Orthopaedists specialize in the diagnosis, treatment, rehabilitation and prevention of injuries to and diseases of the musculoskeletal system – the network of bones, joints, ligaments, tendons, muscles and nerves that gives the body its shape and allows us to move.
Many of the problems orthopaedists treat involve the joints, places in the body where two or more bones meet. Humans have three different kinds of joints: fibrous (in the skull), cartilaginous (in the spine) and synovial (the neck, shoulders, elbows, wrists, hands, hips, knees, ankles and feet). This last type is what we usually refer to when we say “joint.” Ligaments connect bones to each other, and tendons connect muscles and bones.
These parts of our bodies can be damaged from a traumatic injury, disease, congenital disorder or the natural aging process. Commonly treated conditions include arthritis, back pain, carpal tunnel syndrome, bone fractures, sprains and strains, knee and shoulder problems, tendon and ligament tears, osteoporosis, sports injuries, and pediatric conditions such as club foot. Patients may be infants, adolescents, middle-aged or elderly.
The introduction of minimally invasive techniques has meant that many patients can be examined and treated through tiny incisions, minimizing the trauma of “open” surgery and allowing them to enjoy a faster recovery and return to regular activities.
In a healthy joint, the bone ends are covered with a smooth cushion of cartilage and the joint is protected by a fluid-filled capsule called the synovium. Arthritic joints are swollen, or inflamed, usually because the cartilage has been damaged in some way. Patients with arthritis suffer pain, stiffness and swelling in the affected area or areas. Nearly one in three adults suffers from arthritis or other chronic joint symptoms.
There are over 100 different types of arthritic diseases. The most common is osteoarthritis, a degenerative joint disease in which the cartilage protecting the bone ends wears away. Rheumatoid arthritis is an autoimmune disorder in which the body’s own immune system attacks the joint lining.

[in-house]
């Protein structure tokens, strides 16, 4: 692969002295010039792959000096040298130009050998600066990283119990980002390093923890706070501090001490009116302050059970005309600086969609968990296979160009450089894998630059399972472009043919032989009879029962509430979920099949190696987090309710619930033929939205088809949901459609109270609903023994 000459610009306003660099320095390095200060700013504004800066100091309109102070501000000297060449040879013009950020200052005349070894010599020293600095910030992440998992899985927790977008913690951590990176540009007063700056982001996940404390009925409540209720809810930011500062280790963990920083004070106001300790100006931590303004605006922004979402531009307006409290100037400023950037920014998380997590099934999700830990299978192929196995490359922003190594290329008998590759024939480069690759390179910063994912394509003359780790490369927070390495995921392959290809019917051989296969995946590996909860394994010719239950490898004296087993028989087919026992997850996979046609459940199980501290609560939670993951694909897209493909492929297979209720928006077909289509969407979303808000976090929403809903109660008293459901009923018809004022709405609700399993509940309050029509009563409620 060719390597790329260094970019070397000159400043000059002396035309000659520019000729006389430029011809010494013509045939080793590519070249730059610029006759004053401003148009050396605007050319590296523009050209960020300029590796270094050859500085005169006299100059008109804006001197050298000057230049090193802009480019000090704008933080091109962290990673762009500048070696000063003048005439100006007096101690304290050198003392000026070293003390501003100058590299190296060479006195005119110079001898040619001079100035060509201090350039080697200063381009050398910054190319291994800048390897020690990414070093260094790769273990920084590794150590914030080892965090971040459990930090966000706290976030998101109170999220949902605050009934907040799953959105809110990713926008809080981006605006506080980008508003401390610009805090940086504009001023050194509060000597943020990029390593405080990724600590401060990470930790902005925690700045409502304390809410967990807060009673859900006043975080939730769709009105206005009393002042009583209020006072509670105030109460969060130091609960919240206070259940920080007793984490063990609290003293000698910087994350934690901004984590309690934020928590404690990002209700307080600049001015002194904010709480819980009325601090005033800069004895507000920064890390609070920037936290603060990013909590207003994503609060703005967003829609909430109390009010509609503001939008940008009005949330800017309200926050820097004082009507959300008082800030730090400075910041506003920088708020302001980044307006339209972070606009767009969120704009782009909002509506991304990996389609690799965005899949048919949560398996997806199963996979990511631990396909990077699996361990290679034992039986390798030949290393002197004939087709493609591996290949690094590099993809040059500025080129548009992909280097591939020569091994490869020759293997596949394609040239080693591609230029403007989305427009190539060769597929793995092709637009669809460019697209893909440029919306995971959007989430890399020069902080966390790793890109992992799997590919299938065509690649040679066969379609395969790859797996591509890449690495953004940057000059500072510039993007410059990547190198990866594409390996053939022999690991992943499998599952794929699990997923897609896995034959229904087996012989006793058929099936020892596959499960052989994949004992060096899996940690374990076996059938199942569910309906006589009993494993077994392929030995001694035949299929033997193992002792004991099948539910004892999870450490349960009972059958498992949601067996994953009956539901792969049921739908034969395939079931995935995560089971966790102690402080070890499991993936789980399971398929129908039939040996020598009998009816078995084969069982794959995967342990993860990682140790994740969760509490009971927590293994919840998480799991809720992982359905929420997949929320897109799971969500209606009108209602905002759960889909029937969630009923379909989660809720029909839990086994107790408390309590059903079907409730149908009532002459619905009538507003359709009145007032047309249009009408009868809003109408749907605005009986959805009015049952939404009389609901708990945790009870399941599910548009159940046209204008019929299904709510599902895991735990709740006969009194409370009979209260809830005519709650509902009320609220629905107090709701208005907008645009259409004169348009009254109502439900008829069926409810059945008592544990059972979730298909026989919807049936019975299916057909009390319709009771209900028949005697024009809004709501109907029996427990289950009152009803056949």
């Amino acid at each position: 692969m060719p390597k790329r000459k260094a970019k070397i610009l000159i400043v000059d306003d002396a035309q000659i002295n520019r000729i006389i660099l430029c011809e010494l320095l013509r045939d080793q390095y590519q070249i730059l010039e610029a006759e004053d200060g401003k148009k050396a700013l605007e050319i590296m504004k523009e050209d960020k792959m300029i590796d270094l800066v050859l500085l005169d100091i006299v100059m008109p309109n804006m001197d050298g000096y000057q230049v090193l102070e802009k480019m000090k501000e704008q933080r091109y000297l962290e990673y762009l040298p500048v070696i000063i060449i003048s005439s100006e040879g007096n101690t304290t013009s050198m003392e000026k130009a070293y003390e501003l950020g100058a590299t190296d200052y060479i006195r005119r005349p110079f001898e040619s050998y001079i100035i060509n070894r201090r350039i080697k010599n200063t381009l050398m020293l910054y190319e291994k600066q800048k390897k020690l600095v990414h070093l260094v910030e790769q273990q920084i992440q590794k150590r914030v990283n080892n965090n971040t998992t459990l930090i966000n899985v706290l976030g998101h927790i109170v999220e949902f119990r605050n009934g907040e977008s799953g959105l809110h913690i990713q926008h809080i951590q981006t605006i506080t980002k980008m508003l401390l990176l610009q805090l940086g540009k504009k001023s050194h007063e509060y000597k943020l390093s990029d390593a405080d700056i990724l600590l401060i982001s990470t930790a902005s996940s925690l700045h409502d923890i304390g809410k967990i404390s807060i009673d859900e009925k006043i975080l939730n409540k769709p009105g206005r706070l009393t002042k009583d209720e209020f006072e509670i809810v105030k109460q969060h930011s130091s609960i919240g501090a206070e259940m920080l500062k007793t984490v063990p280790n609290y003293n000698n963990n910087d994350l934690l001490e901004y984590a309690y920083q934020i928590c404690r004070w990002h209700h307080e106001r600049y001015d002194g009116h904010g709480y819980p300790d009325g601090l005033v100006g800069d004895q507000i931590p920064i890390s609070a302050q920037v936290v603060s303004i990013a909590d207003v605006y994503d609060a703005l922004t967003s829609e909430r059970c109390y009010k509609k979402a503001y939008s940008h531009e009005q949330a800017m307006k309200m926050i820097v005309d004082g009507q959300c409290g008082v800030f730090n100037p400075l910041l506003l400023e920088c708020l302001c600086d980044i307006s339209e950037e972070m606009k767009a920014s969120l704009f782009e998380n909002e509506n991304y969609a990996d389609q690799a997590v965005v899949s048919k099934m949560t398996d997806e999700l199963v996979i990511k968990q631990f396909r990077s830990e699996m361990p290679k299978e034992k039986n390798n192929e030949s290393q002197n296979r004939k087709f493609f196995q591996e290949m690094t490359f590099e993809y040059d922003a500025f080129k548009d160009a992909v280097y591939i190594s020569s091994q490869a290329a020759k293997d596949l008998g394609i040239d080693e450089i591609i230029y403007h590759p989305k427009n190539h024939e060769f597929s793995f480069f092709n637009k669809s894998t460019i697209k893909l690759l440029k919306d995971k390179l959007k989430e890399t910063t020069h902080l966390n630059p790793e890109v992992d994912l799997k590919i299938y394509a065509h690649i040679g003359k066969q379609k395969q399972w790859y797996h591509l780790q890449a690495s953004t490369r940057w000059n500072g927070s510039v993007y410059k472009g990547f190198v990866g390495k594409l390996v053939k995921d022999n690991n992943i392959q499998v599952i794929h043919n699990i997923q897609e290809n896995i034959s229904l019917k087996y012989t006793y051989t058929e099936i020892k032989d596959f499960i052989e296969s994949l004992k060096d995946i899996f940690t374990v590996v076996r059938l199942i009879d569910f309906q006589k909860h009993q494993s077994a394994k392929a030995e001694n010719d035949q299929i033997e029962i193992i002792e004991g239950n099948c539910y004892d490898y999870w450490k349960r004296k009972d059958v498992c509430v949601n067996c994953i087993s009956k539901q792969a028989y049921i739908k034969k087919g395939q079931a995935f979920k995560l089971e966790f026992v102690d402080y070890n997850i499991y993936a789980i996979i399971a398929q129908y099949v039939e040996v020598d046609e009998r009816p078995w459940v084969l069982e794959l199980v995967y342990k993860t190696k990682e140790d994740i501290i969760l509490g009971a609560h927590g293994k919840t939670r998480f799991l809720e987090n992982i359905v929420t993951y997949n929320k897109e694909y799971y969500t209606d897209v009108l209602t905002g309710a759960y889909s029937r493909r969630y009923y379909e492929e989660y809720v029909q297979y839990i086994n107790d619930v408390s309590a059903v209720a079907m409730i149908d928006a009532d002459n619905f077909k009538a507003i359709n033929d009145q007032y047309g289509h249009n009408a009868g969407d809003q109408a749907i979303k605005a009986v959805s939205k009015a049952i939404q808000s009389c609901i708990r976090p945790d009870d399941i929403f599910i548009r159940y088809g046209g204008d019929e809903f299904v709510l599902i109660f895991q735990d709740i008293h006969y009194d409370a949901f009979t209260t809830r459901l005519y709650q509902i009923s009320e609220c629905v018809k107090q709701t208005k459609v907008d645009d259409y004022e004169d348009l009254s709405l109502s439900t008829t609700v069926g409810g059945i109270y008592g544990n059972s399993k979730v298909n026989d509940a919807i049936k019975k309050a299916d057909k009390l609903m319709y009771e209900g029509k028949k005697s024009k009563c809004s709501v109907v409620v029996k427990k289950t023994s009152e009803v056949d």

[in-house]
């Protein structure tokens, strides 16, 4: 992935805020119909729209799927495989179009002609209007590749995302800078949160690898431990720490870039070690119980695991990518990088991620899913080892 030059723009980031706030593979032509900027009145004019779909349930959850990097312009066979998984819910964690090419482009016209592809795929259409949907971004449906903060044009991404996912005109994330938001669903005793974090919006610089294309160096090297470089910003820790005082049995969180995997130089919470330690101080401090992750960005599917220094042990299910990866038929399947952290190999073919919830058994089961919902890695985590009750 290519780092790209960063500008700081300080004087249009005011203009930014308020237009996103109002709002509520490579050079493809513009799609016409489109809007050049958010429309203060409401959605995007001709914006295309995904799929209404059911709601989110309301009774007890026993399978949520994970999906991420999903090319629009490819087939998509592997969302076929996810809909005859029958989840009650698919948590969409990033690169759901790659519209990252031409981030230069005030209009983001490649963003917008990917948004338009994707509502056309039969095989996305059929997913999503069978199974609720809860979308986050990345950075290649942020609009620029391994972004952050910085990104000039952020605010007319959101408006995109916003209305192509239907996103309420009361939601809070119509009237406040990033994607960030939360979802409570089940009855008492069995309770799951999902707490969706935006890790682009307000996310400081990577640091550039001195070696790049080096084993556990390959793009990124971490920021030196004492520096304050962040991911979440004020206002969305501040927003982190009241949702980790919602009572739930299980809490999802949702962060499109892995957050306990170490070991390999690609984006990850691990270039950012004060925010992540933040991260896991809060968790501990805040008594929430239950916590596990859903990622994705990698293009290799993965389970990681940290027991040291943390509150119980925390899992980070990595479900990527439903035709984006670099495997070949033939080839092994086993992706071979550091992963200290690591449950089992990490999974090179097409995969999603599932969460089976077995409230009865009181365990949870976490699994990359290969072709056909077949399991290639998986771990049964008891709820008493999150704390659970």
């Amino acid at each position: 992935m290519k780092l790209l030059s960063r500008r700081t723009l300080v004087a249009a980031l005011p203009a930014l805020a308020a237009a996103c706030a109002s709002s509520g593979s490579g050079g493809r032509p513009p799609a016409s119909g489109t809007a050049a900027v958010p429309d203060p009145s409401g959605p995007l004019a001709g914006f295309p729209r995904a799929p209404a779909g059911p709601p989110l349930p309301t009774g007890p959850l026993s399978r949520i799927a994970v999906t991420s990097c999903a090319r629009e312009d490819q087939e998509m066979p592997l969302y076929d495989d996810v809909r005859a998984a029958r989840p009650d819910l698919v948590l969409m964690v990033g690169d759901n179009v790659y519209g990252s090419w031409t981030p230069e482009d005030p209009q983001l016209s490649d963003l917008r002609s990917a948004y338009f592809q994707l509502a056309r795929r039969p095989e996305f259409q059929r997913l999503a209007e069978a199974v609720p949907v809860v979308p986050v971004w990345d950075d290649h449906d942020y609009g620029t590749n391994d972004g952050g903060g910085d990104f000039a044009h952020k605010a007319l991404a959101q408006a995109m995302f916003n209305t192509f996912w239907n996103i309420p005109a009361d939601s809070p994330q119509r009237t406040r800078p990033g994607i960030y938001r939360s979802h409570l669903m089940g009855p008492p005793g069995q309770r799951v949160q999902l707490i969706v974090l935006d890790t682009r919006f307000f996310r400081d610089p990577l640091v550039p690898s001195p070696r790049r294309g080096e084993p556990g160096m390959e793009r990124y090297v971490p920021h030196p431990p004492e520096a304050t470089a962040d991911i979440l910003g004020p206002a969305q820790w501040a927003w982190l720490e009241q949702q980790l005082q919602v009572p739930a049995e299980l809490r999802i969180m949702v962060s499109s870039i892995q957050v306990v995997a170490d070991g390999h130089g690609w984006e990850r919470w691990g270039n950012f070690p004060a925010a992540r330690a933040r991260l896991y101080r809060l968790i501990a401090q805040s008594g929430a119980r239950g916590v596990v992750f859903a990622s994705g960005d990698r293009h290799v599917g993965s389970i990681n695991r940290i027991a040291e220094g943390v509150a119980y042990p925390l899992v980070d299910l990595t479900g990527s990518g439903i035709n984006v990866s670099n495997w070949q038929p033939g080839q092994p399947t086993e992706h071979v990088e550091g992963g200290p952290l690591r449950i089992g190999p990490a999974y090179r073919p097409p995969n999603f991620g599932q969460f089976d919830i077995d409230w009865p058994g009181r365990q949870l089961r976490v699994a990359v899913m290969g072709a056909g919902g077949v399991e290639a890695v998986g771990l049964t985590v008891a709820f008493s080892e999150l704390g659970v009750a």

A diagnosis of arthritis is made after an evaluation of symptoms, a physical examination and one or more diagnostic imaging tests. Unfortunately, most types of arthritis are currently incurable – but today’s treatment options can be very effective. Treatment typically involves a combination of anti-inflammatory medication and devices to relieve stress on the joint (canes, crutches or splints). Regular exercise, weight loss for overweight patients, and cortisone injections may also be helpful. In severe cases, orthopaedic surgery such as joint replacement may be the only way to improve or restore function and relieve pain.
Osteoporosis is a disease characterized by increasing bone loss which can lead to fractures, height loss and a hump-backed appearance. One in two women, and one in five men, over the age of 65 will suffer at least one bone fracture due to osteoporosis.
A diagnosis of osteoporosis is made after a complete medical history, physical examination and laboratory tests, including X-rays and bone densitometry. Other possible causes of bone loss must be ruled out as well. Lost bone cannot be replaced, but the treatment team will work with you to prevent further weakening. The treatment plan may include exercise, diet changes, hormone therapy with estrogen (ERT) or anti-estrogens (SERMs), or bone-preserving medications such as Calcitonin or Alendronate.
Sometimes the best way to relieve pain and restore function to a joint is to replace all or part of it with a mechanical prosthesis. Prostheses are intended to relieve pain associated with arthritis, other chronic conditions, or traumatic injury. The most commonly replaced joints are the hip, knee, shoulder and wrist.
Occasionally, an implanted prosthesis does not function as well as it was intended to. In this case a revision procedure may be performed to adjust or replace the mechanism.